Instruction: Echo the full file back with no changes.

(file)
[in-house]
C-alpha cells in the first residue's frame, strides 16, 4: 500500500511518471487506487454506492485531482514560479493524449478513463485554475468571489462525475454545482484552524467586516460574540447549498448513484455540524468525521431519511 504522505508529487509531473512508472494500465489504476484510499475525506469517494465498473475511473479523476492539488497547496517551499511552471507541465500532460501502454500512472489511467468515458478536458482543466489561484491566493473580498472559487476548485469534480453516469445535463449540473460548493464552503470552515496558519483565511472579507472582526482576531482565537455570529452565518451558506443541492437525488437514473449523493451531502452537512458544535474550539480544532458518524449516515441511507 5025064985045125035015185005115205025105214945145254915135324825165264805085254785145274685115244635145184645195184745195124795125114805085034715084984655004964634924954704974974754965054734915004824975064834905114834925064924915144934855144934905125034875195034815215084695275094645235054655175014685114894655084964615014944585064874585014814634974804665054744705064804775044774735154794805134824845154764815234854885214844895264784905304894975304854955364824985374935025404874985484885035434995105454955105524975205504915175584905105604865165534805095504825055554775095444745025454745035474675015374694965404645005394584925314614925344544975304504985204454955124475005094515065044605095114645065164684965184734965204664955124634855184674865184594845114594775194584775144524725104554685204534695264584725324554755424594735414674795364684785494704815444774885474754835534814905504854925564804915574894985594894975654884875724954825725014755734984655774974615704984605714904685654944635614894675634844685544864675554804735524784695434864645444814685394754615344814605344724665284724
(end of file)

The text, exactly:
[in-house]
C-alpha cells in the first residue's frame, strides 16, 4: 500500500511518471487506487454506492485531482514560479493524449478513463485554475468571489462525475454545482484552524467586516460574540447549498448513484455540524468525521431519511 504522505508529487509531473512508472494500465489504476484510499475525506469517494465498473475511473479523476492539488497547496517551499511552471507541465500532460501502454500512472489511467468515458478536458482543466489561484491566493473580498472559487476548485469534480453516469445535463449540473460548493464552503470552515496558519483565511472579507472582526482576531482565537455570529452565518451558506443541492437525488437514473449523493451531502452537512458544535474550539480544532458518524449516515441511507 5025064985045125035015185005115205025105214945145254915135324825165264805085254785145274685115244635145184645195184745195124795125114805085034715084984655004964634924954704974974754965054734915004824975064834905114834925064924915144934855144934905125034875195034815215084695275094645235054655175014685114894655084964615014944585064874585014814634974804665054744705064804775044774735154794805134824845154764815234854885214844895264784905304894975304854955364824985374935025404874985484885035434995105454955105524975205504915175584905105604865165534805095504825055554775095444745025454745035474675015374694965404645005394584925314614925344544975304504985204454955124475005094515065044605095114645065164684965184734965204664955124634855184674865184594845114594775194584775144524725104554685204534695264584725324554755424594735414674795364684785494704815444774885474754835534814905504854925564804915574894985594894975654884875724954825725014755734984655774974615704984605714904685654944635614894675634844685544864675554804735524784695434864645444814685394754615344814605344724665284724